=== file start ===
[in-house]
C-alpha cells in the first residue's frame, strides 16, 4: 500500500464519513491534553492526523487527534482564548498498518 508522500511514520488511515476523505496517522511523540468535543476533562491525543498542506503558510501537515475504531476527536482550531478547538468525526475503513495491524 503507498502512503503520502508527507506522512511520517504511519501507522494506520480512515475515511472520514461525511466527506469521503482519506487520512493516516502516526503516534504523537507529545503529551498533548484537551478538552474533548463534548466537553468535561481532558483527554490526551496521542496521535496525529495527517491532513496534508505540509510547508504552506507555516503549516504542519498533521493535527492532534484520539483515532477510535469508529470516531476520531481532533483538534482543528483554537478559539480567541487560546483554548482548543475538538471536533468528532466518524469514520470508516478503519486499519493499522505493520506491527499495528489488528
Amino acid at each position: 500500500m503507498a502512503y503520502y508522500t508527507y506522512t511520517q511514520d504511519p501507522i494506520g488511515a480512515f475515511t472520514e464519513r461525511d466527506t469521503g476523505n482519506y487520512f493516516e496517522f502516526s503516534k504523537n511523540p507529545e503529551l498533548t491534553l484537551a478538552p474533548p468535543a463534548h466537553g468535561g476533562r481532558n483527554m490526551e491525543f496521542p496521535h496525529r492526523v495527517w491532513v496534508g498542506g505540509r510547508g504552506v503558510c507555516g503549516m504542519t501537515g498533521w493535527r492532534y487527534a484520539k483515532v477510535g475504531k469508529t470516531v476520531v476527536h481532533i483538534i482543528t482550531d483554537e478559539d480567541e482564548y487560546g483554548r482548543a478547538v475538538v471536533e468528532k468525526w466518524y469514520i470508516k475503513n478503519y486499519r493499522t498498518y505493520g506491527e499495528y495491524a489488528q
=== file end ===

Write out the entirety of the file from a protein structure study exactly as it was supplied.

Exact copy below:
[in-house]
C-alpha cells in the first residue's frame, strides 16, 4: 500500500464519513491534553492526523487527534482564548498498518 508522500511514520488511515476523505496517522511523540468535543476533562491525543498542506503558510501537515475504531476527536482550531478547538468525526475503513495491524 503507498502512503503520502508527507506522512511520517504511519501507522494506520480512515475515511472520514461525511466527506469521503482519506487520512493516516502516526503516534504523537507529545503529551498533548484537551478538552474533548463534548466537553468535561481532558483527554490526551496521542496521535496525529495527517491532513496534508505540509510547508504552506507555516503549516504542519498533521493535527492532534484520539483515532477510535469508529470516531476520531481532533483538534482543528483554537478559539480567541487560546483554548482548543475538538471536533468528532466518524469514520470508516478503519486499519493499522505493520506491527499495528489488528
Amino acid at each position: 500500500m503507498a502512503y503520502y508522500t508527507y506522512t511520517q511514520d504511519p501507522i494506520g488511515a480512515f475515511t472520514e464519513r461525511d466527506t469521503g476523505n482519506y487520512f493516516e496517522f502516526s503516534k504523537n511523540p507529545e503529551l498533548t491534553l484537551a478538552p474533548p468535543a463534548h466537553g468535561g476533562r481532558n483527554m490526551e491525543f496521542p496521535h496525529r492526523v495527517w491532513v496534508g498542506g505540509r510547508g504552506v503558510c507555516g503549516m504542519t501537515g498533521w493535527r492532534y487527534a484520539k483515532v477510535g475504531k469508529t470516531v476520531v476527536h481532533i483538534i482543528t482550531d483554537e478559539d480567541e482564548y487560546g483554548r482548543a478547538v475538538v471536533e468528532k468525526w466518524y469514520i470508516k475503513n478503519y486499519r493499522t498498518y505493520g506491527e499495528y495491524a489488528q